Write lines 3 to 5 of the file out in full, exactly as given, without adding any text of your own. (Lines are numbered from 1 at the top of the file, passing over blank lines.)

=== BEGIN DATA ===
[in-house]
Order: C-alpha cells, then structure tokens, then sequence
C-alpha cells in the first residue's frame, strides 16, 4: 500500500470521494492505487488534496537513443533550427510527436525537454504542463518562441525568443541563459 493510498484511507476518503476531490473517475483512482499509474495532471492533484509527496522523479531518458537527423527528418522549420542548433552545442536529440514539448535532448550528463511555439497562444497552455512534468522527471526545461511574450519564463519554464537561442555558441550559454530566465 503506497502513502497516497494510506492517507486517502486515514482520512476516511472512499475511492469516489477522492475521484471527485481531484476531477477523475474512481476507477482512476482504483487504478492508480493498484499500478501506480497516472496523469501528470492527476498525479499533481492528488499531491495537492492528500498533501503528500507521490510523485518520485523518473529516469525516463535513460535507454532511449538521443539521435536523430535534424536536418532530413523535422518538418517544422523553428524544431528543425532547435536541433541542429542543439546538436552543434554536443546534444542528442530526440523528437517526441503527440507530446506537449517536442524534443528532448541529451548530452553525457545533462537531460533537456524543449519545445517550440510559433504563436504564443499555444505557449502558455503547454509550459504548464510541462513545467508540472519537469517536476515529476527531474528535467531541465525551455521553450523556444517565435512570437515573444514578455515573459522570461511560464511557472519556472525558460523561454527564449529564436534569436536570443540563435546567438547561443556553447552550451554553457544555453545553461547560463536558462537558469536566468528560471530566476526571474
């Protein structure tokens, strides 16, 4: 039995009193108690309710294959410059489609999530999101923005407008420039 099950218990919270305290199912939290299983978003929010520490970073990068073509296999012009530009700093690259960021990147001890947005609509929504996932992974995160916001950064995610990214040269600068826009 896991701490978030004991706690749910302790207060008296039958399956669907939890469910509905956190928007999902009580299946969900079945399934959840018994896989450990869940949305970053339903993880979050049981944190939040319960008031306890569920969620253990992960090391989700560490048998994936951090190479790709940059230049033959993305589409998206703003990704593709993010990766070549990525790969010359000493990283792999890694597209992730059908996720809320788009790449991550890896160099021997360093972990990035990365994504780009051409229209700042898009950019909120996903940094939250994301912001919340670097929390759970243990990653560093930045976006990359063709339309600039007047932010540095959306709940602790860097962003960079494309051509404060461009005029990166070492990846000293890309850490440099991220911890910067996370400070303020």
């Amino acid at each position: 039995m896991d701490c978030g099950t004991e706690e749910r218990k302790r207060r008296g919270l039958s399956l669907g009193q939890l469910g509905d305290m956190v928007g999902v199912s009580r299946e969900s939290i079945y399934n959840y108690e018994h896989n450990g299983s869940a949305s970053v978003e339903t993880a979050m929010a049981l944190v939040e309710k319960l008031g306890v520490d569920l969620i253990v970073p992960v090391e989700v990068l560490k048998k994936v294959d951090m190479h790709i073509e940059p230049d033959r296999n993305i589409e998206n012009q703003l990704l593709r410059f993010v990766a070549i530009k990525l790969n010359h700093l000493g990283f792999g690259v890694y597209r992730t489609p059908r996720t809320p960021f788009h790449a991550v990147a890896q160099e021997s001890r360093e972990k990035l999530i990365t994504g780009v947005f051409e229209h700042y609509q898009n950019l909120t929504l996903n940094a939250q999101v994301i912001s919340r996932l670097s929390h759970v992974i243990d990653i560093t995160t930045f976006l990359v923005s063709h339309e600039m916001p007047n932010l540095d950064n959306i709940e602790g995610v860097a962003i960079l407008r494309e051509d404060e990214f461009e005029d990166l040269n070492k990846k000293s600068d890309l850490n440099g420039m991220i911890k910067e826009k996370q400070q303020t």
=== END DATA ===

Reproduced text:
C-alpha cells in the first residue's frame, strides 16, 4: 500500500470521494492505487488534496537513443533550427510527436525537454504542463518562441525568443541563459 493510498484511507476518503476531490473517475483512482499509474495532471492533484509527496522523479531518458537527423527528418522549420542548433552545442536529440514539448535532448550528463511555439497562444497552455512534468522527471526545461511574450519564463519554464537561442555558441550559454530566465 503506497502513502497516497494510506492517507486517502486515514482520512476516511472512499475511492469516489477522492475521484471527485481531484476531477477523475474512481476507477482512476482504483487504478492508480493498484499500478501506480497516472496523469501528470492527476498525479499533481492528488499531491495537492492528500498533501503528500507521490510523485518520485523518473529516469525516463535513460535507454532511449538521443539521435536523430535534424536536418532530413523535422518538418517544422523553428524544431528543425532547435536541433541542429542543439546538436552543434554536443546534444542528442530526440523528437517526441503527440507530446506537449517536442524534443528532448541529451548530452553525457545533462537531460533537456524543449519545445517550440510559433504563436504564443499555444505557449502558455503547454509550459504548464510541462513545467508540472519537469517536476515529476527531474528535467531541465525551455521553450523556444517565435512570437515573444514578455515573459522570461511560464511557472519556472525558460523561454527564449529564436534569436536570443540563435546567438547561443556553447552550451554553457544555453545553461547560463536558462537558469536566468528560471530566476526571474
């Protein structure tokens, strides 16, 4: 039995009193108690309710294959410059489609999530999101923005407008420039 099950218990919270305290199912939290299983978003929010520490970073990068073509296999012009530009700093690259960021990147001890947005609509929504996932992974995160916001950064995610990214040269600068826009 896991701490978030004991706690749910302790207060008296039958399956669907939890469910509905956190928007999902009580299946969900079945399934959840018994896989450990869940949305970053339903993880979050049981944190939040319960008031306890569920969620253990992960090391989700560490048998994936951090190479790709940059230049033959993305589409998206703003990704593709993010990766070549990525790969010359000493990283792999890694597209992730059908996720809320788009790449991550890896160099021997360093972990990035990365994504780009051409229209700042898009950019909120996903940094939250994301912001919340670097929390759970243990990653560093930045976006990359063709339309600039007047932010540095959306709940602790860097962003960079494309051509404060461009005029990166070492990846000293890309850490440099991220911890910067996370400070303020």
């Amino acid at each position: 039995m896991d701490c978030g099950t004991e706690e749910r218990k302790r207060r008296g919270l039958s399956l669907g009193q939890l469910g509905d305290m956190v928007g999902v199912s009580r299946e969900s939290i079945y399934n959840y108690e018994h896989n450990g299983s869940a949305s970053v978003e339903t993880a979050m929010a049981l944190v939040e309710k319960l008031g306890v520490d569920l969620i253990v970073p992960v090391e989700v990068l560490k048998k994936v294959d951090m190479h790709i073509e940059p230049d033959r296999n993305i589409e998206n012009q703003l990704l593709r410059f993010v990766a070549i530009k990525l790969n010359h700093l000493g990283f792999g690259v890694y597209r992730t489609p059908r996720t809320p960021f788009h790449a991550v990147a890896q160099e021997s001890r360093e972990k990035l999530i990365t994504g780009v947005f051409e229209h700042y609509q898009n950019l909120t929504l996903n940094a939250q999101v994301i912001s919340r996932l670097s929390h759970v992974i243990d990653i560093t995160t930045f976006l990359v923005s063709h339309e600039m916001p007047n932010l540095d950064n959306i709940e602790g995610v860097a962003i960079l407008r494309e051509d404060e990214f461009e005029d990166l040269n070492k990846k000293s600068d890309l850490n440099g420039m991220i911890k910067e826009k996370q400070q303020t």